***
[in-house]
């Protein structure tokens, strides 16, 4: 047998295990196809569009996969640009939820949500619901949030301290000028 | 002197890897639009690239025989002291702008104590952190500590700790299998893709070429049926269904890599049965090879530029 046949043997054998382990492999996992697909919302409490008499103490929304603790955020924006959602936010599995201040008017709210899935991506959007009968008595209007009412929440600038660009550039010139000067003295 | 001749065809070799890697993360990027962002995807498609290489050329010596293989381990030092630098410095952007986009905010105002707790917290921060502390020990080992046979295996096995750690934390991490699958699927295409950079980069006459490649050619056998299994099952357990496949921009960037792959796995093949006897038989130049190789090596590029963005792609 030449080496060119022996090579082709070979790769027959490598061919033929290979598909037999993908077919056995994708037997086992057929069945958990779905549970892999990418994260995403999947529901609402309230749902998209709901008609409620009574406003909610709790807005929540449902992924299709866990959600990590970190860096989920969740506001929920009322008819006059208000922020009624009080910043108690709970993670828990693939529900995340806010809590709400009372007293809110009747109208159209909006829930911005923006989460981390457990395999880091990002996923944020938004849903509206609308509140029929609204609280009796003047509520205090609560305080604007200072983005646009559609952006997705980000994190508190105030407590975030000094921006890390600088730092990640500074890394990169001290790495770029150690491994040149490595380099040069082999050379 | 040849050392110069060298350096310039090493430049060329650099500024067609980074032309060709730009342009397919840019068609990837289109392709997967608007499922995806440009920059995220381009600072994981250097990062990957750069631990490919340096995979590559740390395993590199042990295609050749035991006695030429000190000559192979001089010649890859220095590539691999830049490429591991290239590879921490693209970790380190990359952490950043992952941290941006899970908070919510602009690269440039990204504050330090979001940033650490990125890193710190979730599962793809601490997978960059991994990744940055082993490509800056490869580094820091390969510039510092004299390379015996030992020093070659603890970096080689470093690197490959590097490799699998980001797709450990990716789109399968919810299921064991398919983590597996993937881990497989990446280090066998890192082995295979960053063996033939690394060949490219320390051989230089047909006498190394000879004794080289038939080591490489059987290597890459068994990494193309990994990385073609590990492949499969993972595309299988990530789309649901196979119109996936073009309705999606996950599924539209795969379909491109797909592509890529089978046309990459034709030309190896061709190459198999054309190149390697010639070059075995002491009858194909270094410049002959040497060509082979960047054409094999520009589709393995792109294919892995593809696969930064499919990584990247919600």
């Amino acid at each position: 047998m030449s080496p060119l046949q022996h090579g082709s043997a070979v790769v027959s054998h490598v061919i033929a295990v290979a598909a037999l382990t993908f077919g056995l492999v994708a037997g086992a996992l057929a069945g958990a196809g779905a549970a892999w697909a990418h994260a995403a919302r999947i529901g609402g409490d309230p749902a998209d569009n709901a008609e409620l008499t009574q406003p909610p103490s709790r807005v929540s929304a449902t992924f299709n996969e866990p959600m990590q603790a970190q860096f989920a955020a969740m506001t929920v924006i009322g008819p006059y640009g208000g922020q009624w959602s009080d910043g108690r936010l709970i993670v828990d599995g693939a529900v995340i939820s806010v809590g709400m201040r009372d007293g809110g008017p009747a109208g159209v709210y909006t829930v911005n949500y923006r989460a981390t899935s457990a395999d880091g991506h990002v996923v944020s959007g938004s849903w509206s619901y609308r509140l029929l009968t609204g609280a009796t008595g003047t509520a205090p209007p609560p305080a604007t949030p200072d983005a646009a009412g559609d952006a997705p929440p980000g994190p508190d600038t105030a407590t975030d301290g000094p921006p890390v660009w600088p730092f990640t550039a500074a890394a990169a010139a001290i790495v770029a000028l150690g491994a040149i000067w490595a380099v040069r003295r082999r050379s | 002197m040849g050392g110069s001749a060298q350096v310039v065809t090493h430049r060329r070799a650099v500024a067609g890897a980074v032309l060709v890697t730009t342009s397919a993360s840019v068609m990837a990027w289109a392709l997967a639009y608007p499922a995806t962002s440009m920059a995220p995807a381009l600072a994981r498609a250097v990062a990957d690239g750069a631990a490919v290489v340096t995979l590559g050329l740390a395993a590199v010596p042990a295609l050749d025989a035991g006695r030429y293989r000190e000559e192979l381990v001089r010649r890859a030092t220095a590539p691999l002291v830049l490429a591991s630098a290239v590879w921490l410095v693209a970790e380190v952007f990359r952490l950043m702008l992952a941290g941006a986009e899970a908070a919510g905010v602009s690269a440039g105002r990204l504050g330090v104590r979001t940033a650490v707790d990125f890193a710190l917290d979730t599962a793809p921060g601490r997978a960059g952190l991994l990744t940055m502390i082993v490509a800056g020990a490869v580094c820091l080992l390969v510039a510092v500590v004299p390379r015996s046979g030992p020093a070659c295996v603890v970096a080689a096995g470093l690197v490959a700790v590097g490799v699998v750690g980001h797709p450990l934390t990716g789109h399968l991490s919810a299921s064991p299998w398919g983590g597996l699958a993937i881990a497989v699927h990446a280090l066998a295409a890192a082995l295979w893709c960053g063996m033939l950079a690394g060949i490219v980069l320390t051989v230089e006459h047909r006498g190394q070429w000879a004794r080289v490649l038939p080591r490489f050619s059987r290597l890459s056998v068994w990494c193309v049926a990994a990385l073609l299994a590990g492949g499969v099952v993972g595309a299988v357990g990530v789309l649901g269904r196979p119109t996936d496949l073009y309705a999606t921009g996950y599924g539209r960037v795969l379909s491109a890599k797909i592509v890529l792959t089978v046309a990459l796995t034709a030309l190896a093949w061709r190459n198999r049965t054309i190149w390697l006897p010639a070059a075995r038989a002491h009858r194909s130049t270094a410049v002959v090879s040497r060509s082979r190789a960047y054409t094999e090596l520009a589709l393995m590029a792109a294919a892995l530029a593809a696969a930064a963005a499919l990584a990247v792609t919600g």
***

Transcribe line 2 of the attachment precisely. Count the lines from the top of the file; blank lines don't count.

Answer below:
């Protein structure tokens, strides 16, 4: 047998295990196809569009996969640009939820949500619901949030301290000028 | 002197890897639009690239025989002291702008104590952190500590700790299998893709070429049926269904890599049965090879530029 046949043997054998382990492999996992697909919302409490008499103490929304603790955020924006959602936010599995201040008017709210899935991506959007009968008595209007009412929440600038660009550039010139000067003295 | 001749065809070799890697993360990027962002995807498609290489050329010596293989381990030092630098410095952007986009905010105002707790917290921060502390020990080992046979295996096995750690934390991490699958699927295409950079980069006459490649050619056998299994099952357990496949921009960037792959796995093949006897038989130049190789090596590029963005792609 030449080496060119022996090579082709070979790769027959490598061919033929290979598909037999993908077919056995994708037997086992057929069945958990779905549970892999990418994260995403999947529901609402309230749902998209709901008609409620009574406003909610709790807005929540449902992924299709866990959600990590970190860096989920969740506001929920009322008819006059208000922020009624009080910043108690709970993670828990693939529900995340806010809590709400009372007293809110009747109208159209909006829930911005923006989460981390457990395999880091990002996923944020938004849903509206609308509140029929609204609280009796003047509520205090609560305080604007200072983005646009559609952006997705980000994190508190105030407590975030000094921006890390600088730092990640500074890394990169001290790495770029150690491994040149490595380099040069082999050379 | 040849050392110069060298350096310039090493430049060329650099500024067609980074032309060709730009342009397919840019068609990837289109392709997967608007499922995806440009920059995220381009600072994981250097990062990957750069631990490919340096995979590559740390395993590199042990295609050749035991006695030429000190000559192979001089010649890859220095590539691999830049490429591991290239590879921490693209970790380190990359952490950043992952941290941006899970908070919510602009690269440039990204504050330090979001940033650490990125890193710190979730599962793809601490997978960059991994990744940055082993490509800056490869580094820091390969510039510092004299390379015996030992020093070659603890970096080689470093690197490959590097490799699998980001797709450990990716789109399968919810299921064991398919983590597996993937881990497989990446280090066998890192082995295979960053063996033939690394060949490219320390051989230089047909006498190394000879004794080289038939080591490489059987290597890459068994990494193309990994990385073609590990492949499969993972595309299988990530789309649901196979119109996936073009309705999606996950599924539209795969379909491109797909592509890529089978046309990459034709030309190896061709190459198999054309190149390697010639070059075995002491009858194909270094410049002959040497060509082979960047054409094999520009589709393995792109294919892995593809696969930064499919990584990247919600």